Molecular understanding of a rat model with schizophrenia-related features. Gene-dosage imbalance of the gamma-secretase component Aph-1b in APO-SUS and -UNSUS rats
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[S.l. : s.n.]
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RU Radboud Universiteit Nijmegen, 22 december 2006
Promotores : Martens, G.J.M., Cools, A.R. Co-promotor : Ellenbroek, A.A.
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Molecular Animal Physiology
Molecular Animal Physiology
SubjectMolecular Animal Physiology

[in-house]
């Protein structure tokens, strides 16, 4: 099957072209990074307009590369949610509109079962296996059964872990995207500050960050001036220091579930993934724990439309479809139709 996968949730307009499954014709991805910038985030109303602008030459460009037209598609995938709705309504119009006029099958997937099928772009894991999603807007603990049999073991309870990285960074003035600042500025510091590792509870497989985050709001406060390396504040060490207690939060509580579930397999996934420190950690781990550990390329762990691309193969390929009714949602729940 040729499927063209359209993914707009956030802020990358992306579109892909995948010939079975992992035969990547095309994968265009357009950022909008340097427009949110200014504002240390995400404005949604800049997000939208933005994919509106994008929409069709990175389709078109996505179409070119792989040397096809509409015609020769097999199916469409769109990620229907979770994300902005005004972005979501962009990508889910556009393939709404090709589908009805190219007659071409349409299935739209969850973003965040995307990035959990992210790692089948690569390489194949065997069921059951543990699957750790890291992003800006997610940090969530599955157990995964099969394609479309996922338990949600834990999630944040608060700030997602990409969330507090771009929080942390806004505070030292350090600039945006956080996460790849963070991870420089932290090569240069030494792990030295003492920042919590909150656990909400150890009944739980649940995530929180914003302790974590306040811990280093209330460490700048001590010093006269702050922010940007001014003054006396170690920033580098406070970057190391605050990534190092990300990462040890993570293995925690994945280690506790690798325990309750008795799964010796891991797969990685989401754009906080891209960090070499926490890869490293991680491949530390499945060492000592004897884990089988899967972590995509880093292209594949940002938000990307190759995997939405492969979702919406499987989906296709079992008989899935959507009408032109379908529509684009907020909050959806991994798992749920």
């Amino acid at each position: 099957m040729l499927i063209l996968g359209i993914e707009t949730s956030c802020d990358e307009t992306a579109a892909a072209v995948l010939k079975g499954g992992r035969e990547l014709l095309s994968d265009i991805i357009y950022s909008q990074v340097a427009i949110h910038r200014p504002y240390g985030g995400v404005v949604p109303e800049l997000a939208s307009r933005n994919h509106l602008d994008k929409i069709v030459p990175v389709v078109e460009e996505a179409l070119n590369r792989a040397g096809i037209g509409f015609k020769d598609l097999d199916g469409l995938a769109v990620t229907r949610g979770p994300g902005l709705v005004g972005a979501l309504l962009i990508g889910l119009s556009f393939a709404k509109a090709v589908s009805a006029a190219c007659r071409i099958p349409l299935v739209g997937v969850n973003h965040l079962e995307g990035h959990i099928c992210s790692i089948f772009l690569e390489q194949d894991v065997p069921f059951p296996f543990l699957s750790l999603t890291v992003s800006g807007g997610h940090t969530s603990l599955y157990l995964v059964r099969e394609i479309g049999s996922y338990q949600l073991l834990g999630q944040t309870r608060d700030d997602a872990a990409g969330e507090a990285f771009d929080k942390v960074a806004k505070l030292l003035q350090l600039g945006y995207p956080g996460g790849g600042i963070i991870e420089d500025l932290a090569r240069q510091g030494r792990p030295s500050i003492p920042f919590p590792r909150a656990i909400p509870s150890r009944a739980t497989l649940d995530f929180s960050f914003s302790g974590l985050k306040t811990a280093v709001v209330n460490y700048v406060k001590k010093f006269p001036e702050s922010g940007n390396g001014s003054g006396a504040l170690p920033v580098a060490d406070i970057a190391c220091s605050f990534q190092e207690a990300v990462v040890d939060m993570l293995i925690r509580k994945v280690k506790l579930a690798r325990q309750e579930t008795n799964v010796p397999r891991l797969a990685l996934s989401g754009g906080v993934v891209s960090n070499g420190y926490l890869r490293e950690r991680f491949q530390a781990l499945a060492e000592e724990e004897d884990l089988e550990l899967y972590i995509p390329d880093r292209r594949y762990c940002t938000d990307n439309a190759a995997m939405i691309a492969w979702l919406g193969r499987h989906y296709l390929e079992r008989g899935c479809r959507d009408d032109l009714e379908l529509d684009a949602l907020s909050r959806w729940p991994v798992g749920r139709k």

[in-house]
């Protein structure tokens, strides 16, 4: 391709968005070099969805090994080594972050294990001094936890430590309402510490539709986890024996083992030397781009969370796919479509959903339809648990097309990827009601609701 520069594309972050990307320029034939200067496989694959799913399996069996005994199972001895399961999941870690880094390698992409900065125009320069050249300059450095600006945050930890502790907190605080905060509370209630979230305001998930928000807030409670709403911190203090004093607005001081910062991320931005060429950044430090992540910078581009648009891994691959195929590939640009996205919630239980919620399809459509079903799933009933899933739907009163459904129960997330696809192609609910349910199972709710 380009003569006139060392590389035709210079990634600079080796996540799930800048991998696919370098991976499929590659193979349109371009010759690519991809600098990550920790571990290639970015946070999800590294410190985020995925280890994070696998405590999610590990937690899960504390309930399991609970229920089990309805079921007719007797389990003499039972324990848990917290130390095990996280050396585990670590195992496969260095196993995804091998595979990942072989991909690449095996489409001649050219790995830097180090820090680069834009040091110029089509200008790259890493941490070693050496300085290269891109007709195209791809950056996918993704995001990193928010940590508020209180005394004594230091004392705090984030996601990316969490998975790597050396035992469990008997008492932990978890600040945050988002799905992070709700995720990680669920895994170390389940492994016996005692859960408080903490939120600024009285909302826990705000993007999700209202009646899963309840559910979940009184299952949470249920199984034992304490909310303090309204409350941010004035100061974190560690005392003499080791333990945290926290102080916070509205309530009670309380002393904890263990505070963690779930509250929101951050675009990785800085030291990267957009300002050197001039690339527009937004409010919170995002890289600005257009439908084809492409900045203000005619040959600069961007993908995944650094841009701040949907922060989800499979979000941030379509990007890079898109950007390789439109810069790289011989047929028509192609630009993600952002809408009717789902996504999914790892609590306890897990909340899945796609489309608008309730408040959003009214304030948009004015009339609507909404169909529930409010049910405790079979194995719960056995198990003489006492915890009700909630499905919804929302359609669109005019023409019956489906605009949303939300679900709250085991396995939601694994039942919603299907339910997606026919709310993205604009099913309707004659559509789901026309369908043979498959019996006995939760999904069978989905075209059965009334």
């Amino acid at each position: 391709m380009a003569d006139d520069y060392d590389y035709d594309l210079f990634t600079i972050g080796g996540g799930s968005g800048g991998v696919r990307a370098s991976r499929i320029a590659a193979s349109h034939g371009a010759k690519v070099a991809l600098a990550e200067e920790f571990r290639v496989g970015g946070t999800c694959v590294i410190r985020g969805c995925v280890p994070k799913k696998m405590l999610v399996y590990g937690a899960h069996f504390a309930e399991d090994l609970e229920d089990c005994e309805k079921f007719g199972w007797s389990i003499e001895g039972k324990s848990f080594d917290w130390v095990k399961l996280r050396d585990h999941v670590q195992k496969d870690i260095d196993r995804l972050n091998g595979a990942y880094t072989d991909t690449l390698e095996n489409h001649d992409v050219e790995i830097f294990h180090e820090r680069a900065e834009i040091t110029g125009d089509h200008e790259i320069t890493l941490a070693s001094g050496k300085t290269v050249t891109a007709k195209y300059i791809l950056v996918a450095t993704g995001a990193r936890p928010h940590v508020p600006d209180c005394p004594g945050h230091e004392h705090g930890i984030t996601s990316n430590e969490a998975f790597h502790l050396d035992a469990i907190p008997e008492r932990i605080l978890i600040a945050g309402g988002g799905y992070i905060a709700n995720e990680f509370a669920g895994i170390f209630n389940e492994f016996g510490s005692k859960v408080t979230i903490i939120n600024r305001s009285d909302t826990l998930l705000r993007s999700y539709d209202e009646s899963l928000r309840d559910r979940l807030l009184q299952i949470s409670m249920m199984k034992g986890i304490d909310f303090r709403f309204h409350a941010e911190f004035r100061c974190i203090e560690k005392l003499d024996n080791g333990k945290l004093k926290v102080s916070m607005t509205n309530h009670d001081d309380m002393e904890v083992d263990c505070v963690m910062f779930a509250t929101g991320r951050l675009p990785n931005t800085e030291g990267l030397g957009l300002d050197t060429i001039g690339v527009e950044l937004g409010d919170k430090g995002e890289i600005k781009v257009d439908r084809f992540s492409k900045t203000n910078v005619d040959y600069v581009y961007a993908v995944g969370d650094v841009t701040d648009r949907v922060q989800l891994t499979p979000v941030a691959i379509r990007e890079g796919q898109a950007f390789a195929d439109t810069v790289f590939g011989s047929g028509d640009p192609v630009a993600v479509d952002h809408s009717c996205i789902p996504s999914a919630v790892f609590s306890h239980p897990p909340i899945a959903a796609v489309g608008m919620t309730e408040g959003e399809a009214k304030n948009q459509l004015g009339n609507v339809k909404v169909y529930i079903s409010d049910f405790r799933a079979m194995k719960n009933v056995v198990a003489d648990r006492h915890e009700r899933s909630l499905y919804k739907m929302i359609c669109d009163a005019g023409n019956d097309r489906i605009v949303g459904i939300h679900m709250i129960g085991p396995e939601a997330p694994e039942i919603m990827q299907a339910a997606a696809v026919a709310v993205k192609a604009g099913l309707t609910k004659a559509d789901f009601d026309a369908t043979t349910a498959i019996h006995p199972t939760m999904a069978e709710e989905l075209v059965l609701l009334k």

Wistar rats pharmacogenetically selected for a high susceptibility to the dopamine agonist apomorphine (APO-SUS rats) display many differences with their phenotypic counterpart (APO-UNSUS rats), which are remarkably similar to those observed in schizophrenic patients. In this thesis we tried to understand the molecular mechanism underlying the APO-SUS/-UNSUS complex phenotype, which might aid in finding the cause of schizophrenia in human. Microarray expression analyses revealed in APO-SUS rats, relative to -UNSUS rats, a reduced expression of Aph-1b, a component of the gamma-secretase enzyme complex that is involved in multiple (neuro)developmental signalling pathways. These differences were caused by different gene copy numbers; APO-SUS rats harbour only one or two gene copies of Aph-1b, whereas APO-UNSUS rats contain three copies. This gene-dosage imbalance was caused by an unequal crossing-over event involving a segmental duplication within the Aph-1b locus. Although the expression levels of the other gamma-secretase components were not different, the gamma-secretase cleavage activity towards several substrates was affected and the Aph-1b genotypes segregated with a number of behavioural phenotypes. Through crossing and genetic re-selection, new rat lines were generated with one, two or three Aph-1b gene copies against otherwise similar genetic backgrounds. These rats revealed, next to affected Aph-1b expression levels throughout development, temporal, tissue- and substrate-specific changes in gamma-secretase cleavage activity. Preliminary studies on transgenic Xenopus laevis expressing Aph-1a under control of the proopiomelanocortin promoter, imply that the manipulation of Aph-1 expression in Xenopus melanotrope cells leads to a modified sensitivity of the dopaminergic system. In conclusion, these studies suggest that a subtle change in the expression of a (neuro)developmentally important protein may spatio-temporally affect diverse signalling pathways, ultimately resulting in a complex phenotype that is generally thought to be caused by multiple affected genes. Furthermore, we implicate the possible involvement of the gamma-secretase enzyme in complex disorders, like schizophrenia.
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